Haptics in VR

Enhancing VR experiences with haptics and haptic illusions

Virtual Reality experiences typically focus on the visual aspects of immersion. This project has explored the challenges of creating haptic experiences for such immersive experiences – first through the use of tangible devices, and then through the use of visio-haptic illusions.

One way to create haptic experiences is through the use of tangible devices – that is, things that you can physically hold and feel. Yet, the challenge with this is that we may have fantastical items in VR that are difficult to re-create in real life. To this end, we developed the Tangi toolkit (Feick, Bateman, Tang, Miede, & Marquardt, 2020), which provided a means for designers to create physical objects that approximate what we see in the VR space. To some extent, these devices also had the capacity to be moved, and this added an element of additional realism.

The experience with Tangi made us realize that we were relying on a type of visuo-haptic illusion – that is, the idea that the visual aspects of the experience override our experience of the haptic sensation. This allowed us, for instance, to use blocky building blocks to represent what would otherwise be a smoothly-shaped bunny rabbit. To this end, we wanted to explore the limits of these illusions: to what extent can you approximate the physical/motor aspects of interacting with these objects without creating a “break” in the illusion? We explored these with linear physical proxies (Feick, Kleer, Zenner, Tang, & Krüger, 2021), and then later more generally with multiple variables at play (Feick, Regitz, Tang, & Krüger, 2022).

The work has resulted in interesting side projects with the idea of drones creating these illusions (Feick, Tang, & Krug̈er, 2022), as well as toolkits for measuring immersion within VR (Feick, Kleer, Tang, & Krüger, 2020). Further, we have now begun exploring physiological metrics to determine when the illusion breaks (Feick, Regitz, Tang, Jungbluth, Rekrut, & Krüger, 2023), which should allow us to one day create rich experiences without subjective reports on immersion.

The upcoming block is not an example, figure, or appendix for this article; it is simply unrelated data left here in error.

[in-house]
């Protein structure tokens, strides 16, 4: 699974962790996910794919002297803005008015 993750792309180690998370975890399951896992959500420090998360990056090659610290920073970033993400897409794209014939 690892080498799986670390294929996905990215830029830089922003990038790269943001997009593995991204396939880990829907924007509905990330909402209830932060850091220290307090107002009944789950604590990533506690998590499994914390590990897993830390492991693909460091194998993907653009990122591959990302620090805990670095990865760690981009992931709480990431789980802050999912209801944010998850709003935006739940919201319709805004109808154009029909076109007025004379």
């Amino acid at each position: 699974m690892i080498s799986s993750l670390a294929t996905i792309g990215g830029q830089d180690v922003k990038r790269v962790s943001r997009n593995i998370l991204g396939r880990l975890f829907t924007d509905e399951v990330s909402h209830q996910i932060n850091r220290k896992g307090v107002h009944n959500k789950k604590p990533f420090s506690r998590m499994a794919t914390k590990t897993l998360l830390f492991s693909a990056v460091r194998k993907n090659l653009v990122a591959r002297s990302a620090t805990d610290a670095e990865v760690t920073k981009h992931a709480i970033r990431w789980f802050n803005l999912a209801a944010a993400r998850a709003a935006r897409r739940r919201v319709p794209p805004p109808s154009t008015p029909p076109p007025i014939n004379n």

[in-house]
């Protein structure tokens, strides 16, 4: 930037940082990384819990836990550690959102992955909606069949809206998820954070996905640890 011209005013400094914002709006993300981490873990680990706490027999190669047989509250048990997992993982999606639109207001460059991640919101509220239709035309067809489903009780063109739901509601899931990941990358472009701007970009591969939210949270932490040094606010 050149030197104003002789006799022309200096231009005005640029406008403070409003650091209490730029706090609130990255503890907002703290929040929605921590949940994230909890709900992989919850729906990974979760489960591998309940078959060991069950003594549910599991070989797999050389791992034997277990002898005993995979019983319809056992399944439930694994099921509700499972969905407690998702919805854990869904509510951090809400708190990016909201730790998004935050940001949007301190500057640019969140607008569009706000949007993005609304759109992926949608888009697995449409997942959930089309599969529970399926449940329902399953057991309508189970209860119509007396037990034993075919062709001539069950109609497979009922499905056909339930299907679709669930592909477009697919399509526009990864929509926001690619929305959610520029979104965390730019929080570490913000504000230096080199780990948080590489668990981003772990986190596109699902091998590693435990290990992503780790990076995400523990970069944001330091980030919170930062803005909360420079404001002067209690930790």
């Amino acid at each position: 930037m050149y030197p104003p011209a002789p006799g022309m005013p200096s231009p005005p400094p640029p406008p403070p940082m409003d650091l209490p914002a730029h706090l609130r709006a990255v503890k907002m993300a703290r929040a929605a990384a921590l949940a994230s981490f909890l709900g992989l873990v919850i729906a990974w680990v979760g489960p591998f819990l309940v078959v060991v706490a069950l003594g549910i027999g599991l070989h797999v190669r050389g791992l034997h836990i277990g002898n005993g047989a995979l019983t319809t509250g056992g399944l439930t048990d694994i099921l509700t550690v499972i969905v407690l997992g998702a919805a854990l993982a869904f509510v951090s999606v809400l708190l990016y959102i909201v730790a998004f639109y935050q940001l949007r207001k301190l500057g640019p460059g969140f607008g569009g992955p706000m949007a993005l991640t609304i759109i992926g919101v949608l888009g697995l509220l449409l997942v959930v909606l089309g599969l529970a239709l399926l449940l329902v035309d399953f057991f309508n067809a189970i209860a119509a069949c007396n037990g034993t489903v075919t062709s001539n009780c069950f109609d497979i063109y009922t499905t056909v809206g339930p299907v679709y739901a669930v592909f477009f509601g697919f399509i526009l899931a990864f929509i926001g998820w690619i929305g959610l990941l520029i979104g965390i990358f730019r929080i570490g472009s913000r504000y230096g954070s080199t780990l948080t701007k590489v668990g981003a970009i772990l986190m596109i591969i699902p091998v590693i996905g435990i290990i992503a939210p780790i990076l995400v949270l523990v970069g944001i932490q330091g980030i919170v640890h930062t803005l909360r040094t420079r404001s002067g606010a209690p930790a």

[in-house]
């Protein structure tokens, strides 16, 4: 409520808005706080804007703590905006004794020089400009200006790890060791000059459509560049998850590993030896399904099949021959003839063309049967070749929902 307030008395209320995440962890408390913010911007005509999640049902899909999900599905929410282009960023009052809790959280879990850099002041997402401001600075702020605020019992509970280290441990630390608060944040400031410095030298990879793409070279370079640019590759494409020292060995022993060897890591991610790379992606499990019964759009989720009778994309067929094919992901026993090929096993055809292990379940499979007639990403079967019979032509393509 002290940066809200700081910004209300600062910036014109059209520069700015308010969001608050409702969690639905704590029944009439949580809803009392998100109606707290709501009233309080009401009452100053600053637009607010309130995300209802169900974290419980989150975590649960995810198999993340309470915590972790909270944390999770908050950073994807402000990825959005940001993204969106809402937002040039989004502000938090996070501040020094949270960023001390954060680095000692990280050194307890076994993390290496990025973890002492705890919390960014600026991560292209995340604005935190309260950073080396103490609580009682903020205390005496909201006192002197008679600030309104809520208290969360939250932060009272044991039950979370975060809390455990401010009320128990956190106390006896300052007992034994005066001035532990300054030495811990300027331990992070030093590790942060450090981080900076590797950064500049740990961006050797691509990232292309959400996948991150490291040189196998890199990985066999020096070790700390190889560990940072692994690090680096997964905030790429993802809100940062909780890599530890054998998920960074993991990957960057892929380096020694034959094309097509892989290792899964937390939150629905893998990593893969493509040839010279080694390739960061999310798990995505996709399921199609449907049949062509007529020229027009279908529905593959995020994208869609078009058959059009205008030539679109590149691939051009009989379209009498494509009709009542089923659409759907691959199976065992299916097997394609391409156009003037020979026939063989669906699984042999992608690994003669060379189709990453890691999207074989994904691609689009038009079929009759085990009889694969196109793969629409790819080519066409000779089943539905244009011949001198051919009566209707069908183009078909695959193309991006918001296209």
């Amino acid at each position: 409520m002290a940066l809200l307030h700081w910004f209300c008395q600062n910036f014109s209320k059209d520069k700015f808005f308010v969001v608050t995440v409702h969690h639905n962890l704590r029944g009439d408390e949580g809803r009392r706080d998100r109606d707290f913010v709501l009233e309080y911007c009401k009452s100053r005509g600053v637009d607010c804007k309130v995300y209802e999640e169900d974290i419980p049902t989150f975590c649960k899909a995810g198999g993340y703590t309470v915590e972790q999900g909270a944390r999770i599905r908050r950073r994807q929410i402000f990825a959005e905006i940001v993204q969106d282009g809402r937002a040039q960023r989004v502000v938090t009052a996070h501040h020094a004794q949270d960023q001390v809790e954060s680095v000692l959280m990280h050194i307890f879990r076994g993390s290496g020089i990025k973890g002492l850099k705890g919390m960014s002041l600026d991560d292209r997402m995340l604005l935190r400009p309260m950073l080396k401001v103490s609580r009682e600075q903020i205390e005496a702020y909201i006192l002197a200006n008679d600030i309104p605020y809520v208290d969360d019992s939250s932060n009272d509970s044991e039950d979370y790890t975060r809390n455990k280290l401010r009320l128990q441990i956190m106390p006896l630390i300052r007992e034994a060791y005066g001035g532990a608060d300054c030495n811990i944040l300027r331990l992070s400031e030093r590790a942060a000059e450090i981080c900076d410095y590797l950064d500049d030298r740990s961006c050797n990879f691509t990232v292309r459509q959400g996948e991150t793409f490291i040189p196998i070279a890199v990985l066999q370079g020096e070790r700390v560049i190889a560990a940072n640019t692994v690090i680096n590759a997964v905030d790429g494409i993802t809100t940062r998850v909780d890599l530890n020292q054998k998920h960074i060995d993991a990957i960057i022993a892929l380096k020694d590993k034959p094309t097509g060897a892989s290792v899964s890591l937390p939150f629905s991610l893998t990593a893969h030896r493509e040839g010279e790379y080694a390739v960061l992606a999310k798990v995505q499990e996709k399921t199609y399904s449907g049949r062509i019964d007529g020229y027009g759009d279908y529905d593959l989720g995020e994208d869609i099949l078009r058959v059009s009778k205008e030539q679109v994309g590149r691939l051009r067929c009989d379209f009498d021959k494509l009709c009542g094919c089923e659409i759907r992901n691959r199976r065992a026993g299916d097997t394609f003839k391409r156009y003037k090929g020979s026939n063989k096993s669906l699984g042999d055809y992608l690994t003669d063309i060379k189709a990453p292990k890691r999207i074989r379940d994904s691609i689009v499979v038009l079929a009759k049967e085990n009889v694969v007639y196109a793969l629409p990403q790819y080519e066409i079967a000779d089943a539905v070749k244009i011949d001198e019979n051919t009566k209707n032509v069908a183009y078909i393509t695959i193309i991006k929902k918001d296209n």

1. Martin Feick, Kora Persephone Regitz, Anthony Tang, Tobias Jungbluth, Maurice Rekrut, and Antonio Krüger. (2023). Investigating Noticeable Hand Redirection in Virtual Reality using Physiological and Interaction Data. In IEEE VR ’23: IEEE Conference on Virtual Reality and 3D User Interfaces. (conference).
  2. Martin Feick, Kora Persephone Regitz, Anthony Tang, and Antonio Krüger. (2022). Designing Visuo-Haptic Illusions with Proxies in Virtual Reality: Exploration of Grasp, Movement Trajectory and Object Mass. In CHI 2022: Proceedings of the 2022 SIGCHI Conference on Human Factors in Computing Systems. (conference).
    Acceptance: 24.7% - 638/2579.
  3. Martin Feick, Anthony Tang, and Krug̈er. (2022). HapticPuppet: A Kinesthetic Mid-air Multidirectional Force-Feedback Drone-based Interface . In UIST ’22: The Adjunct Publication of the 35th Annual ACM Symposium on User Interface Software and Technology. (poster).
  4. Martin Feick, Niko Kleer, André Zenner, Anthony Tang, and Antonio Krüger. (2021). Visuo-haptic Illusions for Linear Translation and Stretching using Physical Proxies in Virtual Reality. In CHI 2021: Proceedings of the 2021 SIGCHI Conference on Human Factors in Computing Systems. (conference).
    Acceptance: 26.3% - 749/2844.
  5. Martin Feick, Niko Kleer, Anthony Tang, and Antonio Krüger. (2020). The Virtual Reality Questionnaire Toolkit. In AP UIST 2020: Adjunct Proceedings of the 33rd Annual ACM Symposium on User Interface Software and Technology, UIST 2019. (poster).
  6. Martin Feick, Scott Bateman, Anthony Tang, André Miede, and Nicolai Marquardt. (2020). TanGi: Tangible Proxies for Embodied Object Exploration and Manipulation in Virtual Reality. In ISMAR 2020: 2020 IEEE International Symposium on Mixed and Augmented Reality. (conference).
    Acceptance: 28.8% - 87/302.